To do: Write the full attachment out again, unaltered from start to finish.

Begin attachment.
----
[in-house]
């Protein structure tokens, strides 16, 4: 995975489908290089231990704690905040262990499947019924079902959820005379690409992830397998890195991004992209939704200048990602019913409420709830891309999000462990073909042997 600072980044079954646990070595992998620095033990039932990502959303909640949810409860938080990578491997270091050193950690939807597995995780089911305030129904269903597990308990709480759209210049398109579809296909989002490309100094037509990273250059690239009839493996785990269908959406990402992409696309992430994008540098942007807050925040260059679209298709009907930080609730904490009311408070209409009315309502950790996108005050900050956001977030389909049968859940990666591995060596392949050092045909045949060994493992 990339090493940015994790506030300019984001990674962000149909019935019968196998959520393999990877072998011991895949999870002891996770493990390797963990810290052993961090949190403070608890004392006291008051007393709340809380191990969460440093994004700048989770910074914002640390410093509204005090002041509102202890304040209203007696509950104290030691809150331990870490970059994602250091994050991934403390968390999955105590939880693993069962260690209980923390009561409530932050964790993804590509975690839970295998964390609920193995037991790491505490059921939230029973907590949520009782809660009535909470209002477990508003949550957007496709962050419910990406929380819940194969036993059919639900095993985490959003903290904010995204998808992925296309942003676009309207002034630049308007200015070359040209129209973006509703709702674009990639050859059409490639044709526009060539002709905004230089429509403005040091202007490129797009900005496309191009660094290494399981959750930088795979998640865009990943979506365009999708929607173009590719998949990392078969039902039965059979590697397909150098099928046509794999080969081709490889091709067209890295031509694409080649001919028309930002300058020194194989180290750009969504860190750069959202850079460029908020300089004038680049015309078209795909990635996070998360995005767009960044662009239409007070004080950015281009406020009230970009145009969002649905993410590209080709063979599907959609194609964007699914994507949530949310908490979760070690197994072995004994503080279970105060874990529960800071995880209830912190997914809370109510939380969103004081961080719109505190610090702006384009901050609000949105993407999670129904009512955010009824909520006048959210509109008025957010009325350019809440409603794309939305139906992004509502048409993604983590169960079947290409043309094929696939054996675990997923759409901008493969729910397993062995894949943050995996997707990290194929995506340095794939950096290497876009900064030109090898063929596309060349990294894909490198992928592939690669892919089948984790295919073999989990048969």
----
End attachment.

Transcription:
[in-house]
């Protein structure tokens, strides 16, 4: 995975489908290089231990704690905040262990499947019924079902959820005379690409992830397998890195991004992209939704200048990602019913409420709830891309999000462990073909042997 600072980044079954646990070595992998620095033990039932990502959303909640949810409860938080990578491997270091050193950690939807597995995780089911305030129904269903597990308990709480759209210049398109579809296909989002490309100094037509990273250059690239009839493996785990269908959406990402992409696309992430994008540098942007807050925040260059679209298709009907930080609730904490009311408070209409009315309502950790996108005050900050956001977030389909049968859940990666591995060596392949050092045909045949060994493992 990339090493940015994790506030300019984001990674962000149909019935019968196998959520393999990877072998011991895949999870002891996770493990390797963990810290052993961090949190403070608890004392006291008051007393709340809380191990969460440093994004700048989770910074914002640390410093509204005090002041509102202890304040209203007696509950104290030691809150331990870490970059994602250091994050991934403390968390999955105590939880693993069962260690209980923390009561409530932050964790993804590509975690839970295998964390609920193995037991790491505490059921939230029973907590949520009782809660009535909470209002477990508003949550957007496709962050419910990406929380819940194969036993059919639900095993985490959003903290904010995204998808992925296309942003676009309207002034630049308007200015070359040209129209973006509703709702674009990639050859059409490639044709526009060539002709905004230089429509403005040091202007490129797009900005496309191009660094290494399981959750930088795979998640865009990943979506365009999708929607173009590719998949990392078969039902039965059979590697397909150098099928046509794999080969081709490889091709067209890295031509694409080649001919028309930002300058020194194989180290750009969504860190750069959202850079460029908020300089004038680049015309078209795909990635996070998360995005767009960044662009239409007070004080950015281009406020009230970009145009969002649905993410590209080709063979599907959609194609964007699914994507949530949310908490979760070690197994072995004994503080279970105060874990529960800071995880209830912190997914809370109510939380969103004081961080719109505190610090702006384009901050609000949105993407999670129904009512955010009824909520006048959210509109008025957010009325350019809440409603794309939305139906992004509502048409993604983590169960079947290409043309094929696939054996675990997923759409901008493969729910397993062995894949943050995996997707990290194929995506340095794939950096290497876009900064030109090898063929596309060349990294894909490198992928592939690669892919089948984790295919073999989990048969």